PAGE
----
July 17, 2017

 

Your Time in the Woods

 
 
 

You're old now.
Not too many more hikes in the woods in your future.
Maybe this is the last.
The wild has given so much pleasure over the years.
So how do you give back?

It's late Autumn,
trails buried in castoff leaves,
every step a question posed
as to what's that rumbling from below.

The track narrows, disappears
in a ravine.
Maybe it begins again
on the other side.
You climb a scarp,
lose half your elbow skin
to the rocks.

You're drawn to bare trees
as they scan the skies for winter.
They're scrawny, shriveled even.
They look like underfed refugees.
The earth rumbles
but it's not seismic.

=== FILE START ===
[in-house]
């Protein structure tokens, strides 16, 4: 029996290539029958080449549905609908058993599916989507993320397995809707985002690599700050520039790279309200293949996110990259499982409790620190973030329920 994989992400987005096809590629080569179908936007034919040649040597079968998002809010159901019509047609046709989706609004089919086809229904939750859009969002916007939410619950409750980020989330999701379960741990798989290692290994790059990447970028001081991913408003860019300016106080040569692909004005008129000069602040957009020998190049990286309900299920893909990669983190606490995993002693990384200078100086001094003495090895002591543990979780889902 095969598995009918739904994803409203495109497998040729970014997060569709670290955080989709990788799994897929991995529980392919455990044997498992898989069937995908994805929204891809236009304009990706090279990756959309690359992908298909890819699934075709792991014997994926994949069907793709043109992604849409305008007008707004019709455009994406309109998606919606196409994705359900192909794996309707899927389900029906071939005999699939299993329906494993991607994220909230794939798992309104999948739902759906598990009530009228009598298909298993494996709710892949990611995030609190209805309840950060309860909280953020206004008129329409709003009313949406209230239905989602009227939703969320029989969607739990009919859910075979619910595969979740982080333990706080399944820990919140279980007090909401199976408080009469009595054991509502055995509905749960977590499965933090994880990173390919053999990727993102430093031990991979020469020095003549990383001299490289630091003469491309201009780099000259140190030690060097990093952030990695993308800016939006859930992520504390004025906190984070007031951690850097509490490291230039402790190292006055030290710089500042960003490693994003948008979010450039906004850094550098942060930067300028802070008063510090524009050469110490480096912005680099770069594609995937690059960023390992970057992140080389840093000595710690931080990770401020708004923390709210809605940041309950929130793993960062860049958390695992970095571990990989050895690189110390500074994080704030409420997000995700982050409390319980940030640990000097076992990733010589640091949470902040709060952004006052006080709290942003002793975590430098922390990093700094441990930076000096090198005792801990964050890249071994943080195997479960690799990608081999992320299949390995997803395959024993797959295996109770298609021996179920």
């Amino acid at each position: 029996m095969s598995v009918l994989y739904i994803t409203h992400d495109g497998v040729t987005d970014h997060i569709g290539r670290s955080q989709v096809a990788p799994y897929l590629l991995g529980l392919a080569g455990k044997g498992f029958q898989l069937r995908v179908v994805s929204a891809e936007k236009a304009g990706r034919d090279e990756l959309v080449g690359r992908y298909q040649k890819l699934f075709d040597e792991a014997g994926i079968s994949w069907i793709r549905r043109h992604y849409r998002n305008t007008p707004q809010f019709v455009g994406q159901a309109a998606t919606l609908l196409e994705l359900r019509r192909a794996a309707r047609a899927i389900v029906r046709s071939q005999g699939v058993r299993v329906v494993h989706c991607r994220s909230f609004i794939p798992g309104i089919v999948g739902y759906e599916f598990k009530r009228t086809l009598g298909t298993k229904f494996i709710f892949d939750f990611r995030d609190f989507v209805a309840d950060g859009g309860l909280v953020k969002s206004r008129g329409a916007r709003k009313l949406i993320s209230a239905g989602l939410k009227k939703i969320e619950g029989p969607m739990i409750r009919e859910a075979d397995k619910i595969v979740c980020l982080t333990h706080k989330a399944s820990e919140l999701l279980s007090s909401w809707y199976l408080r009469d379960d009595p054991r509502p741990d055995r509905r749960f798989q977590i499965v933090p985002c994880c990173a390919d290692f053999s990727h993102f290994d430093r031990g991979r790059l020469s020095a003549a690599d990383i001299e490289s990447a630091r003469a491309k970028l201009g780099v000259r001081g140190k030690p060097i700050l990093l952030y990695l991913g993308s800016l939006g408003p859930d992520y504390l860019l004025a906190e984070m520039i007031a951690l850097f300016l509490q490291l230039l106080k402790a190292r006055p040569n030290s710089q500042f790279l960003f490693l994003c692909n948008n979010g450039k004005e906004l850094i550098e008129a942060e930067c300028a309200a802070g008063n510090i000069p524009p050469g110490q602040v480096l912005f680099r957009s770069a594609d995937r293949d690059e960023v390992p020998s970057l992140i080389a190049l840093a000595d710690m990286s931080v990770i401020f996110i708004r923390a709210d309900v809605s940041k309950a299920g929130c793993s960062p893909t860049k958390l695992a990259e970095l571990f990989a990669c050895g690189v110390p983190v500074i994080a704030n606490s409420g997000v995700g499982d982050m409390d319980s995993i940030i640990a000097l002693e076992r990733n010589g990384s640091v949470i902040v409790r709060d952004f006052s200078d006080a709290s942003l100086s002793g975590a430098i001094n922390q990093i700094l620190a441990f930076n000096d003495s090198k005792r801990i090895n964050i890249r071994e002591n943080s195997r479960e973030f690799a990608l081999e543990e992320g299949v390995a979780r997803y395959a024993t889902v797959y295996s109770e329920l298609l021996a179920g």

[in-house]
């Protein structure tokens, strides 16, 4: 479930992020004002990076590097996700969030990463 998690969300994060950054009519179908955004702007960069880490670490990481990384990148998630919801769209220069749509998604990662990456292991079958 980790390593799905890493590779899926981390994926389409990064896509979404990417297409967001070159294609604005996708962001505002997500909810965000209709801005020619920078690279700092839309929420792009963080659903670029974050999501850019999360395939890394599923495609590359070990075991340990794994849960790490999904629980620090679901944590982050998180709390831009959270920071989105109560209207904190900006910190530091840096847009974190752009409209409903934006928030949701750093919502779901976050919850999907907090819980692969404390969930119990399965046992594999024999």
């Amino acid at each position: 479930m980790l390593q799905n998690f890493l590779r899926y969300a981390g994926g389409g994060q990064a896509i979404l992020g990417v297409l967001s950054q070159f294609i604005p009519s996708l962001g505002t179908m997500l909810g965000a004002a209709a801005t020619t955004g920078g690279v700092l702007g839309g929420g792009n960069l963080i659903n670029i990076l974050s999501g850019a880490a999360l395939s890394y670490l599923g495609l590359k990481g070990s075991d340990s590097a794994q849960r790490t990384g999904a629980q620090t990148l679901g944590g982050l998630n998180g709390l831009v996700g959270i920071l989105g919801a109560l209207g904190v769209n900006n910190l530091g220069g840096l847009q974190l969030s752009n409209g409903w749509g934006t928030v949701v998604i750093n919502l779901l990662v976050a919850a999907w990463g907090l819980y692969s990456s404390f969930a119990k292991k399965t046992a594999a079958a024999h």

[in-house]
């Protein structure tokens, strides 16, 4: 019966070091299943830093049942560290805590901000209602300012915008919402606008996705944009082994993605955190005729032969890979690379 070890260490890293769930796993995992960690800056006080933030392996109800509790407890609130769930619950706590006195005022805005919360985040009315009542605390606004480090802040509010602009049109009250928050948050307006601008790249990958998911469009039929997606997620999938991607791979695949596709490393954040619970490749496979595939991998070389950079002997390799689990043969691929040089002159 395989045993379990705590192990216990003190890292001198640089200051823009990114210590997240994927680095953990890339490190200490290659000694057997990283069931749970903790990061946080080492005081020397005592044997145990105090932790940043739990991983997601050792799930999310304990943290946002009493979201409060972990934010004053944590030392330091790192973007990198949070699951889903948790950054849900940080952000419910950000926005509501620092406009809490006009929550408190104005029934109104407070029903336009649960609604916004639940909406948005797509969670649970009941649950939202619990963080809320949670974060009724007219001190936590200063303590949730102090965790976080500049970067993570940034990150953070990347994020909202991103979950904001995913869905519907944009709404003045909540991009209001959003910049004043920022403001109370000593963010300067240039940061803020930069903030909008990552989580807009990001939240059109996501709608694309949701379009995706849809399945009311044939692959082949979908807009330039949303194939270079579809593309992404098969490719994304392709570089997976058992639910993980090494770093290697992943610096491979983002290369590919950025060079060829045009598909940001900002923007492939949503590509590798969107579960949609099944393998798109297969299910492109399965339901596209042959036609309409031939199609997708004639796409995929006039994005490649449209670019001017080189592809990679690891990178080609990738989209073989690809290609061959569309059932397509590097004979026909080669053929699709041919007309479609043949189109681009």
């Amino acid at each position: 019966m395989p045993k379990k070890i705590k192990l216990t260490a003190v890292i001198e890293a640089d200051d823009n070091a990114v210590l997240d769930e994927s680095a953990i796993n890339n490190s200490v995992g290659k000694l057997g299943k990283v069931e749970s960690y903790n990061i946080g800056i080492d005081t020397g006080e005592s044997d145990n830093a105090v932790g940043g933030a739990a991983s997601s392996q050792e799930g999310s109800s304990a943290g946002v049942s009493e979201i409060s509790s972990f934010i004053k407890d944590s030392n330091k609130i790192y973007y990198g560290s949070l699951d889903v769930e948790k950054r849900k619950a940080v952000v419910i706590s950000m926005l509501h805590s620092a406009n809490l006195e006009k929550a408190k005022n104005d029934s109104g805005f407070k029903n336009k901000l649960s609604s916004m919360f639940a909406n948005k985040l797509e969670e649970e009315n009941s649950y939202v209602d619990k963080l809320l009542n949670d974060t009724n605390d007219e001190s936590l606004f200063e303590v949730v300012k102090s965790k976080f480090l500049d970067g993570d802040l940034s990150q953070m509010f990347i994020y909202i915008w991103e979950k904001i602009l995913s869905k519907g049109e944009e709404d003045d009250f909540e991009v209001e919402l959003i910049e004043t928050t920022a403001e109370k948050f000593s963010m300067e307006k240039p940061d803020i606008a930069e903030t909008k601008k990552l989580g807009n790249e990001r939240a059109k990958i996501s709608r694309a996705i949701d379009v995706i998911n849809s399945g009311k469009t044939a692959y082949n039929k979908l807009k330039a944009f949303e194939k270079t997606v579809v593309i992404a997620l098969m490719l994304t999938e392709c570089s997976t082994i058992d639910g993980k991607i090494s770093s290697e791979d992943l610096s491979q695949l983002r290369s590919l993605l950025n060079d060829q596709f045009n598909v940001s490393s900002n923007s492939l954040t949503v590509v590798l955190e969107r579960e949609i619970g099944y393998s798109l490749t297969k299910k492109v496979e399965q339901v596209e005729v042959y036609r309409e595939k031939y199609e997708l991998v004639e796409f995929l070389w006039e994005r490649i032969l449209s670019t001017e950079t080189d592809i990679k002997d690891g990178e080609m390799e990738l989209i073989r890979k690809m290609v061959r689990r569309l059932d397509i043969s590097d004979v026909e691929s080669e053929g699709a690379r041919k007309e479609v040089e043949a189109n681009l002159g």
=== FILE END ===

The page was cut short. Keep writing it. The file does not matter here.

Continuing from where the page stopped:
It's more like it's angry about something.

More leaves
and maybe this is where the path continues.
So much is buried
and the rutted trunks are no guideposts.

You notice how roots have risen
out of the ground.
They look like sleeping constrictors.
Except they're old,
crusted with centuries,
rough-scaled, hard as armor,
and they don't have eyes --
or do they?

One, you swear is moving
and then another.
They're blind surely.
And if they have a mind at all.
it's buried in thick darkness.
A third slips around your ankles.
You fight against it but it won't let go.
It doesn't appear to want to crush you.
But absorb is a whole other story.

You grasp a limb to
pull yourself free
but that branch rebels,
slaps you back down.
You cry for help
but you're as alone as the morning star.

The woods are hungry.
They cannot live on moss and lichen alone.
So this is how you give back to the forest --
your body tangled in roots
that pull you down,
that thrust trees upward.






Article © John Grey. All rights reserved.
Published on 2016-11-07
Image(s) are public domain.


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